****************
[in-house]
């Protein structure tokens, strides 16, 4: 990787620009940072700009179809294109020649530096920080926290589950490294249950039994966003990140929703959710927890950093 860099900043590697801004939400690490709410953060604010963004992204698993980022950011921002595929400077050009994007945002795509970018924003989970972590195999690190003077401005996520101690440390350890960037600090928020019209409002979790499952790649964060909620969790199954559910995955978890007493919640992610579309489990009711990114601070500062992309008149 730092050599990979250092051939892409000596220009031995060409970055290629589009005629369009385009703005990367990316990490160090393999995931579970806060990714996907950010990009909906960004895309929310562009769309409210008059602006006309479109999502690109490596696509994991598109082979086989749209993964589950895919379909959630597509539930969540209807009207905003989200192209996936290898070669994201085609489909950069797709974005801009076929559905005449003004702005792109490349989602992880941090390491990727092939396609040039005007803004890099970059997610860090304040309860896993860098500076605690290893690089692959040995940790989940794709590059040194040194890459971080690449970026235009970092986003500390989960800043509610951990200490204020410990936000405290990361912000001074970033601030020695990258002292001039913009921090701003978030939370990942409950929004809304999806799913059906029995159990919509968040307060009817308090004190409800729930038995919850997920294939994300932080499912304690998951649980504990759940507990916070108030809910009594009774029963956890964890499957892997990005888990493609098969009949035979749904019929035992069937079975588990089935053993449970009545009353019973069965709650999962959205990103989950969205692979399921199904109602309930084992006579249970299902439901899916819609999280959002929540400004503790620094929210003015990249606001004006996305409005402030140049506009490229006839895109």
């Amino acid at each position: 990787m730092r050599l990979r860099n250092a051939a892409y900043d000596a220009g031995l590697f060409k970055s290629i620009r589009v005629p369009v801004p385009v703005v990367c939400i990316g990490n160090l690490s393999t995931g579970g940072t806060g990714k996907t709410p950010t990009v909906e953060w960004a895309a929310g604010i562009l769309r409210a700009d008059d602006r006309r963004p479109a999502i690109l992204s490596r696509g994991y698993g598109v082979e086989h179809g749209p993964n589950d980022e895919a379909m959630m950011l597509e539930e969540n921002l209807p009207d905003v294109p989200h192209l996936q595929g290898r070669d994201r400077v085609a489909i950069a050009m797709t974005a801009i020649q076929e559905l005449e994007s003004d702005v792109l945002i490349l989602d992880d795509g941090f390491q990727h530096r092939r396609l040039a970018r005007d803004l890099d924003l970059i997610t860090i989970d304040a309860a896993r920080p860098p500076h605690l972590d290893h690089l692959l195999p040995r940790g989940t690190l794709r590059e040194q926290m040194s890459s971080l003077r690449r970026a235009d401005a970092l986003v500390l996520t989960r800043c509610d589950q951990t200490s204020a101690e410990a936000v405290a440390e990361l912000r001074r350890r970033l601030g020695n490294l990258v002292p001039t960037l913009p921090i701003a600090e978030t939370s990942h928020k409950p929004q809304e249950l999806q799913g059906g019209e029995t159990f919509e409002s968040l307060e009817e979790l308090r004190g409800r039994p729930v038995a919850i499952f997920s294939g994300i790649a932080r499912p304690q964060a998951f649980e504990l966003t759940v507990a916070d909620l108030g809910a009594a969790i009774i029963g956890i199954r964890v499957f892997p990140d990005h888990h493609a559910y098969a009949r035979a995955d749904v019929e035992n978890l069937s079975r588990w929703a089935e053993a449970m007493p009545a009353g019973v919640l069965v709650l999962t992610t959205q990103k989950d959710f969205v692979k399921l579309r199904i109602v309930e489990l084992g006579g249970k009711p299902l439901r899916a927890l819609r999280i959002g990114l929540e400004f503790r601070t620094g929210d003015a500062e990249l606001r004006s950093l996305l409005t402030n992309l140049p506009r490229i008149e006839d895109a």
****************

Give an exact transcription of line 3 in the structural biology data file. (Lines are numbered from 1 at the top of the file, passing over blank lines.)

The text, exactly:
């Amino acid at each position: 990787m730092r050599l990979r860099n250092a051939a892409y900043d000596a220009g031995l590697f060409k970055s290629i620009r589009v005629p369009v801004p385009v703005v990367c939400i990316g990490n160090l690490s393999t995931g579970g940072t806060g990714k996907t709410p950010t990009v909906e953060w960004a895309a929310g604010i562009l769309r409210a700009d008059d602006r006309r963004p479109a999502i690109l992204s490596r696509g994991y698993g598109v082979e086989h179809g749209p993964n589950d980022e895919a379909m959630m950011l597509e539930e969540n921002l209807p009207d905003v294109p989200h192209l996936q595929g290898r070669d994201r400077v085609a489909i950069a050009m797709t974005a801009i020649q076929e559905l005449e994007s003004d702005v792109l945002i490349l989602d992880d795509g941090f390491q990727h530096r092939r396609l040039a970018r005007d803004l890099d924003l970059i997610t860090i989970d304040a309860a896993r920080p860098p500076h605690l972590d290893h690089l692959l195999p040995r940790g989940t690190l794709r590059e040194q926290m040194s890459s971080l003077r690449r970026a235009d401005a970092l986003v500390l996520t989960r800043c509610d589950q951990t200490s204020a101690e410990a936000v405290a440390e990361l912000r001074r350890r970033l601030g020695n490294l990258v002292p001039t960037l913009p921090i701003a600090e978030t939370s990942h928020k409950p929004q809304e249950l999806q799913g059906g019209e029995t159990f919509e409002s968040l307060e009817e979790l308090r004190g409800r039994p729930v038995a919850i499952f997920s294939g994300i790649a932080r499912p304690q964060a998951f649980e504990l966003t759940v507990a916070d909620l108030g809910a009594a969790i009774i029963g956890i199954r964890v499957f892997p990140d990005h888990h493609a559910y098969a009949r035979a995955d749904v019929e035992n978890l069937s079975r588990w929703a089935e053993a449970m007493p009545a009353g019973v919640l069965v709650l999962t992610t959205q990103k989950d959710f969205v692979k399921l579309r199904i109602v309930e489990l084992g006579g249970k009711p299902l439901r899916a927890l819609r999280i959002g990114l929540e400004f503790r601070t620094g929210d003015a500062e990249l606001r004006s950093l996305l409005t402030n992309l140049p506009r490229i008149e006839d895109a």